16 user 5 critic

Somewhere I'll Find You (1942)

Passed | | Drama, Romance, War | September 1942 (USA)
Two brother, rival correspondents, find themselves fighting their conservative editor over stories and each other of over the affections of a pretty blonde journalist.


Wesley Ruggles


Charles Hoffman (story), Walter Reisch (adaptation) | 1 more credit »




Complete credited cast:
Clark Gable ... Jonathon 'Jonny' Davis
Lana Turner ... Paula Lane
Robert Sterling ... Kirk 'Junior' Davis
Patricia Dane ... Crystal McRegan
Reginald Owen ... Willie Manning
Lee Patrick ... Eve 'Evie' Manning
Charles Dingle ... George L. Stafford


Two brothers, both war correspondents, vie for the affection of the same girl at the beginning of World War II, and later find her doing orphan work in China. Written by Anonymous

Plot Summary | Add Synopsis


The "Honky Tonk" Stars are Back in Each Other's Arms! See more »


Drama | Romance | War


Passed | See all certifications »

Did You Know?


Lana Turner was originally fired from the role after marrying Artie Shaw against the wishes of studio head Louis B. Mayer. Esther Williams successfully screen-tested with Clark Gable and was to be Turner's replacement. However, Turner and Mayer "made up" and Turner was given back the part. See more »


Paula Lane: I heard every word you said out there.
Jonathon 'Jonny' Davis: Why didn't you open your eyes?
Paula Lane: Because it sounded better when I couldn't see you. Making love always sounds better in the dark.
See more »


References Think Fast, Mr. Moto (1937) See more »

User Reviews

Not quite dynamite
13 August 2018 | by TheLittleSongbirdSee all my reviews

Clark Gable was always an actor well worth watching, and great performances are a great many (his Rhett Butler being deservedly iconic). Lana Turner has also been capable of giving good performances. The story sounded interesting and comedy with a mix of drama has worked well before and since, if not without its dangers.

'Somewhere I'll Find You' is notable too for Gable's wife Carole Lombard having tragically and prematurely died in a plane crash three days into shooting, wanted to see how Gable would fare in a film that would have been rather painful for him to do (apparently he wanted the rather profound title changed, and it is very understandable why, actually would have done the same if in his position). 'Somewhere I'll Find You' is not great, neither is it awful, and doesn't see everybody at the top of their game. It is very watchable and above average if somewhat uneven.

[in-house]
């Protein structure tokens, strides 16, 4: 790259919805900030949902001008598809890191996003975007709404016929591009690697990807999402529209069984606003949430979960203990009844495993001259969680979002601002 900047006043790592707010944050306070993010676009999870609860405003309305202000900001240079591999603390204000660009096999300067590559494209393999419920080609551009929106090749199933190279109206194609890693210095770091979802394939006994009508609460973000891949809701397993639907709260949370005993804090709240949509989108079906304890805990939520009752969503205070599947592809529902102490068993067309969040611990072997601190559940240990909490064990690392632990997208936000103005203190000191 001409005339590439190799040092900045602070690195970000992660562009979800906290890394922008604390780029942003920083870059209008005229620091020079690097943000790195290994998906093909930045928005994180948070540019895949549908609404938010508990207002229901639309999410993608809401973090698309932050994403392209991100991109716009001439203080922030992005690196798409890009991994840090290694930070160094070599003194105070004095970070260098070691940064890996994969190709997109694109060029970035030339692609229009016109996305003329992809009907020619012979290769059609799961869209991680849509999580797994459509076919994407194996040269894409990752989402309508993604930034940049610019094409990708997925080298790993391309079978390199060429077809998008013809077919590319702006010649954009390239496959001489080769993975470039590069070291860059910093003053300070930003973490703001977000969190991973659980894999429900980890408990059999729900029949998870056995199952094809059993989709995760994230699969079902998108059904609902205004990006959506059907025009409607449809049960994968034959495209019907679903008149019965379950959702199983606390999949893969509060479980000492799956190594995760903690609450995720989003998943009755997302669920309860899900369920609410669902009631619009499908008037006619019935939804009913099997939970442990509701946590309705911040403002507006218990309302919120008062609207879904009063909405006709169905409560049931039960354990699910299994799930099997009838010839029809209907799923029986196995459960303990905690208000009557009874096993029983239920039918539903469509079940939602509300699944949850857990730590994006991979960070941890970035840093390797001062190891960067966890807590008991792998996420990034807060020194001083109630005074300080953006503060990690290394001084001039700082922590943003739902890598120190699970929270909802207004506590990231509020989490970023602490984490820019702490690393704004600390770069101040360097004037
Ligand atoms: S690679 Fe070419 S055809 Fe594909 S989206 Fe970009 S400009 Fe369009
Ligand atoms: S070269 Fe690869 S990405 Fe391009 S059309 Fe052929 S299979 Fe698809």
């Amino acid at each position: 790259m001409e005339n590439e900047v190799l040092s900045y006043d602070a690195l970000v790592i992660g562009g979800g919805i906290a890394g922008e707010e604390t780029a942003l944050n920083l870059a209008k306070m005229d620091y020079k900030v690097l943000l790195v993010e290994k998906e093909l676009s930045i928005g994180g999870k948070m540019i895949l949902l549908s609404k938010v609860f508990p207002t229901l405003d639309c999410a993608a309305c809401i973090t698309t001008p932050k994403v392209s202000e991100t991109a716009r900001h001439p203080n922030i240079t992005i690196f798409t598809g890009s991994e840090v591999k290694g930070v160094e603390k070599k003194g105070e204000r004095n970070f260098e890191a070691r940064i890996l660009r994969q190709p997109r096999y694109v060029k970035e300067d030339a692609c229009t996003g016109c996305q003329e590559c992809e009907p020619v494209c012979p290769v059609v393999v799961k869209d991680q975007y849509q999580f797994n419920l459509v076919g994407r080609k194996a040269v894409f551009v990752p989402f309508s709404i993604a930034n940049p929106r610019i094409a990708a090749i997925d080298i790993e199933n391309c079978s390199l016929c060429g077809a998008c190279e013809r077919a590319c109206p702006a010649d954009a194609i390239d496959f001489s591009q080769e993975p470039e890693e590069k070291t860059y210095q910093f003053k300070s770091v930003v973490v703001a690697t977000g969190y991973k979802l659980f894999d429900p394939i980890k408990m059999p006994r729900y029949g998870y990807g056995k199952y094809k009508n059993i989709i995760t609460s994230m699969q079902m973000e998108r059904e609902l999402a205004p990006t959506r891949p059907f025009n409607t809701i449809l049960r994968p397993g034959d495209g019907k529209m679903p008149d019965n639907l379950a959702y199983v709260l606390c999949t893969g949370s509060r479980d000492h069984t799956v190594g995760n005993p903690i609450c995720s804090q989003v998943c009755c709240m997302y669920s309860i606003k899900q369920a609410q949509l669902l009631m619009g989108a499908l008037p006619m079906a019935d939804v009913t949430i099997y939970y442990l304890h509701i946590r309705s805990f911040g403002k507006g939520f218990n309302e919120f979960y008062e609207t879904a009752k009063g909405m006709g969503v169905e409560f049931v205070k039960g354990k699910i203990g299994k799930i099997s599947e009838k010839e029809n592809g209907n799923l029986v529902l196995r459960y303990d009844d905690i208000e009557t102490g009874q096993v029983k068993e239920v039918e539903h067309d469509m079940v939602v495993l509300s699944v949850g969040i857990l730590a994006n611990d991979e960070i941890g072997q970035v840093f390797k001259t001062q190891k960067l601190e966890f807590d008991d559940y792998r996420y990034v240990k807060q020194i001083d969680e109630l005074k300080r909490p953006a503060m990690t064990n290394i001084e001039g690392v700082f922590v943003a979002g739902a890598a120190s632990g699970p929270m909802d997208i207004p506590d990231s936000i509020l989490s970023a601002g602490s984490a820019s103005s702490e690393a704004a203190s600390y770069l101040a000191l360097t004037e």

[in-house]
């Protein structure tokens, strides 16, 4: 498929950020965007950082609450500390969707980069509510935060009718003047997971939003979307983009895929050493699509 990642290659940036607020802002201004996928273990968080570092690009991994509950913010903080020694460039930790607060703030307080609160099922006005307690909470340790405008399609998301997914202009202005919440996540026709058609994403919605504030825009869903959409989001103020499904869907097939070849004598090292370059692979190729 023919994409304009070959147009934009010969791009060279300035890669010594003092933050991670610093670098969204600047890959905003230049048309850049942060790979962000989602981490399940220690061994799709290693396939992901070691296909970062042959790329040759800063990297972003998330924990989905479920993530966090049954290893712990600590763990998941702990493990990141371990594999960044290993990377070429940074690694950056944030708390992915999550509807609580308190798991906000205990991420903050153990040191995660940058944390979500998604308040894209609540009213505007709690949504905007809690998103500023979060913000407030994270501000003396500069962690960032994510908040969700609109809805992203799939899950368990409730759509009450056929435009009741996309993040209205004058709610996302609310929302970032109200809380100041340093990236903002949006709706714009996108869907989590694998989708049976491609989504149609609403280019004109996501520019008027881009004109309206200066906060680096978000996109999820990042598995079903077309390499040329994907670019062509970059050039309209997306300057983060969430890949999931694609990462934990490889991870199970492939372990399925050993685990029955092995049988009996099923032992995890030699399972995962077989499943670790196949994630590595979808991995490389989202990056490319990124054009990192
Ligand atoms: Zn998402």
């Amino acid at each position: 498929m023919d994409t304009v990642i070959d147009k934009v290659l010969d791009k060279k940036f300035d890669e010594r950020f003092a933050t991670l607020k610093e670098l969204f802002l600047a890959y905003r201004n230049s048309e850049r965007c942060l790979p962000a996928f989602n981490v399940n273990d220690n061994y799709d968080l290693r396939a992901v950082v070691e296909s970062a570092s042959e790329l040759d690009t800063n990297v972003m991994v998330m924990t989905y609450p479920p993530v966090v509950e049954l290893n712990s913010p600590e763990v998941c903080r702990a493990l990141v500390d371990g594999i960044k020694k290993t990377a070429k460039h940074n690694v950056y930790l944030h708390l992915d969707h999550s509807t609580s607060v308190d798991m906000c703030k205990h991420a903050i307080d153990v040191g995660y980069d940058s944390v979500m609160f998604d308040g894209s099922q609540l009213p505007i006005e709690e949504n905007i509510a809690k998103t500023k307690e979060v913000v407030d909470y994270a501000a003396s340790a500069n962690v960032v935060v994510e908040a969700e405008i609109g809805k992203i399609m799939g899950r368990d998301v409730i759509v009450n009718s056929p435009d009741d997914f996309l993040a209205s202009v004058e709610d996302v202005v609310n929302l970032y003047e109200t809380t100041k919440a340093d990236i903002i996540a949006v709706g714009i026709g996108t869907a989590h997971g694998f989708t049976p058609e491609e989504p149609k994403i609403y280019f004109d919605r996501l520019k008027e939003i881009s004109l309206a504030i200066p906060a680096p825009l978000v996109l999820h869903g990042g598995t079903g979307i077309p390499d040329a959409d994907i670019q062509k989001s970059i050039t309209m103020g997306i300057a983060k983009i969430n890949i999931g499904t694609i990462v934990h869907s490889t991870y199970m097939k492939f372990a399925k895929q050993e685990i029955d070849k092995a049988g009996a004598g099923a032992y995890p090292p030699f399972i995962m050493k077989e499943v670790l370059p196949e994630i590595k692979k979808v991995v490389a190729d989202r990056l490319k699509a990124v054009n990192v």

The good things are many. It's a good looking film, particularly in the way it's shot, showing fluidity and professionalism instead of haste or sloppiness. It's scored in a way that suits the tone of the film well, and it's all efficiently directed by Wesley Ruggles who doesn't allow 'Somewhere I'll Find You' to be less than interesting. Really liked the charming and amusing first half, even if it was somewhat standard and occasionally contrived, which had a humorous rapport, well-timed gags and smart script-writing. Underneath all that too there is an emotional power.

Gable fared remarkably well in his performance here, there are parts where he is subdued and more than understandably, but he is mostly very moving in particularly the end. His charm and comic gifts weren't lost and that he carried on despite being grief-stricken is to be commended. Lana Turner is lively and at times sympathetic, with a touch of melodrama which fitted the tone of the second half well. Robert Sterling is great support and the three work very well together, even if Gable and Sterling are never quite believable as brothers. The supporting cast, that includes Reginald Owen, Van Johnson and Keenan Wynn, are solid.

On the other hand, those good things are mixed with some not so good things. Namely that the more dramatic second half creates a rather jarring tone change and it feels like a film of two different halves, like two films in one which gave 'Somewhere I'll Find You' a disjointed sense. The pacing isn't as efficient and while there are enough poignant moments there are heavy-handed ones too.

This is particularly apparent towards and at the end, which did come over as preachy in the writing. The ending is rather too convenient and tacked on. The film has moments where it is a little too underplayed and also where it's a touch melodramatic.

In conclusion, above average if uneven, not quite dynamite. 6/10 Bethany Cox

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Release Date:

September 1942 (USA) See more »

Also Known As:

Red Light See more »


Box Office


$1,060,000 (estimated)
See more on IMDbPro »

Company Credits

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Technical Specs


Sound Mix:

Mono (Western Electric Sound System)

Aspect Ratio:

1.37 : 1
See full technical specs »

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